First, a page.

Social Networking Etiquette Hits Rock Bottom!

Picture this!

You are at a social gathering at a friend’s place – people are dressed for an occasion, large platters of delicate finger food are being passed around, a very nice groove is playing on the sound system and there are lots of interesting people to look at and meet.

Your hostess introduces you to a small group of people you have been itching to get to know all evening (just because they look interesting to you) and now, you have the opportunity to initiate conversation and find out more about them.

Social Media EtiquetteWhat would your conversation be about?

Well if it was me, I may begin by extending a compliment, or perhaps I would share something of interest that happened to me recently that I think might be entertaining, or I may mention how the hosts have a knack for throwing a really great party…

…or some other social banter.

And I would certainly ask them about themselves in an attempt to know more about these interesting people that caught my eye…

But I would never, never, never, thrust my business card at them, criticise them or make a comment that would offend or upset them, delve into their personal lives or ask a whole lot of boring questions that would certainly make them want to leave our conversation and move on somewhere else.

My intention here (remember I find these people interesting and want to get to know them) is to befriend them, have some light conversation and see if we have anything in common.

Isn’t that the way friendships start?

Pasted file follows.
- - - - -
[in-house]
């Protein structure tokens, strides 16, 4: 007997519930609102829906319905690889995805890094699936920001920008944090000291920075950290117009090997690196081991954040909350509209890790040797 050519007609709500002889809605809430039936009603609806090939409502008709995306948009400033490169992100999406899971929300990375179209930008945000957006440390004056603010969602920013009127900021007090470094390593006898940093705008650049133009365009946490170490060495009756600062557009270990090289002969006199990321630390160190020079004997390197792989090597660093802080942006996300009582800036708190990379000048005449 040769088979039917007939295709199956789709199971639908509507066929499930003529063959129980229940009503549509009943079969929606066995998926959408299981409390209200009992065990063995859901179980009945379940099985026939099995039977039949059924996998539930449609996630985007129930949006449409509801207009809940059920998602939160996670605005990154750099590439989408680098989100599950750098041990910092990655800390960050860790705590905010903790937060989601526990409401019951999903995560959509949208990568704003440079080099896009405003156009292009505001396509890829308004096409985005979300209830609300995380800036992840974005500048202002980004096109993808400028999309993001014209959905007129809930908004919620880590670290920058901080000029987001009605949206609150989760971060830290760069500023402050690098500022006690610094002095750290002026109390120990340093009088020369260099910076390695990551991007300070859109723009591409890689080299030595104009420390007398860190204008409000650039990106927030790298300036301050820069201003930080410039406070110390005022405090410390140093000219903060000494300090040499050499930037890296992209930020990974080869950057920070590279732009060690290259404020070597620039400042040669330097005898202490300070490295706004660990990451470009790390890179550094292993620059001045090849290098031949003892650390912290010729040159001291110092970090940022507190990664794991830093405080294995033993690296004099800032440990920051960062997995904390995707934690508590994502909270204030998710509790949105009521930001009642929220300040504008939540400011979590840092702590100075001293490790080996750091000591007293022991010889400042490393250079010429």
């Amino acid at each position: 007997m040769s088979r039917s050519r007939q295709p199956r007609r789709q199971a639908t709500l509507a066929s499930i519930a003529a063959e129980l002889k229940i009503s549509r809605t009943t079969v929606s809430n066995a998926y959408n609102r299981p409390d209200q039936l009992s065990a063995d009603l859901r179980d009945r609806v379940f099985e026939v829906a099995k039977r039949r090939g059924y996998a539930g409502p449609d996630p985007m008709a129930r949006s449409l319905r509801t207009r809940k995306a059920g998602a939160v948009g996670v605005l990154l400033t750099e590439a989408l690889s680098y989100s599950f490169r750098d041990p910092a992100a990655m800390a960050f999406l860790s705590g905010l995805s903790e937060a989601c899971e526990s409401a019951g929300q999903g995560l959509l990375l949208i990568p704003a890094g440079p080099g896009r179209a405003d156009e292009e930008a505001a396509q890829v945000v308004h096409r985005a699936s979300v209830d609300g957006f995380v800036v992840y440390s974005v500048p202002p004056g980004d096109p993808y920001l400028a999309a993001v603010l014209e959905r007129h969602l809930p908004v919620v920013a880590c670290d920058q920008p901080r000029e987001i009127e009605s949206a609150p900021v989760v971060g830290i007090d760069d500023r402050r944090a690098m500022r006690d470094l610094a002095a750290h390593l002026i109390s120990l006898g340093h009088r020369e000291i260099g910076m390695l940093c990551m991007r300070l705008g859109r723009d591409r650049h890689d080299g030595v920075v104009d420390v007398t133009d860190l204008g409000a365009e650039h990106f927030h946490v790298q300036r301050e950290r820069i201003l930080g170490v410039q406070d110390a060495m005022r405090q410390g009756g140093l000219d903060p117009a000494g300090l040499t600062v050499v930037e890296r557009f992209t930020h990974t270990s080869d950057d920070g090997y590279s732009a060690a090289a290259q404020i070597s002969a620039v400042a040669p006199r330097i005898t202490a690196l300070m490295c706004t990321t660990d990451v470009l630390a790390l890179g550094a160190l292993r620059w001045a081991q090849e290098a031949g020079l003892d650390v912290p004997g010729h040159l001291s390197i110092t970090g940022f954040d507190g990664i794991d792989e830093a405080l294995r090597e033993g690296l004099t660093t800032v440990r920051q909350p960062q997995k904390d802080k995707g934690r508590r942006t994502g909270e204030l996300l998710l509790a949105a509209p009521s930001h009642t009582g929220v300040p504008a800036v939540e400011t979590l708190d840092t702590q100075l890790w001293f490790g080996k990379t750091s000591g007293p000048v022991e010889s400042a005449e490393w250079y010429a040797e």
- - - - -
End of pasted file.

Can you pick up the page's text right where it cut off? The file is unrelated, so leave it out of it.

It may be news to you, but this is exactly the same way you want to approach anyone in your social networking circles.

After all, don’t you want to present yourself in your best possible light – friendly, warm, entertaining and gracious?

Attributes that will make others want to engage with you and together offer small insights as to the kind of people you are and see what each other has to offer? Remember, the objective here is to engage in conversation (not dominate) in the hope they will come back for more.

I am continually amazed by some of the conversations I see on the various social media platforms, particularly on Twitter.
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Dad Cooks Dinner – Social Media Disaster Follows!

Watching a brand being slaughtered on social media before your eyes can be a strangely compelling thing!

Is it schadenfreude?

Or is it more to do with gaining an understanding of how relentless and punishing Twitter and blogging can be if you get a campaign horribly wrong!

Whichever it was I noticed a particularly acidic Tweet tonight which was aimed directly at a US sauce in a jar company called Ragu.

I probably would have thought nothing of it except for the fact that the Tweet was from a really big US social media name Jason Falls. Jason owns a super high profile social media blog and consultancy called socialmediaexplorer so we are  talking serious influence here.

So I took a look at the link which took me to a post by a blogger named  CC Chapman. He had posted a blog titled “Ragu Hates Dads” – a self-admitted rant, this post really took it to Ragu in a big way on a number of issues.

Remember this is Twitter so this stuff is happening really fast!

CC Chapman would have to be typing frantically to get the post out so quickly!

What was Ragu’s social media faux-pas?

Well, it was more an entire advertising campaign miscalculation. The video which is the main focus of the campaign is below:


Apart from the obvious sexual stereotyping the video is pretty innocuous. Blokes are mainly useless in the kitchen – OK with waffles or grills, and when their wives are relieved of their cooking duties they drink cocktails or wine or sometimes even interact with the kids…

Who wrote this stuff? Ugghhh!
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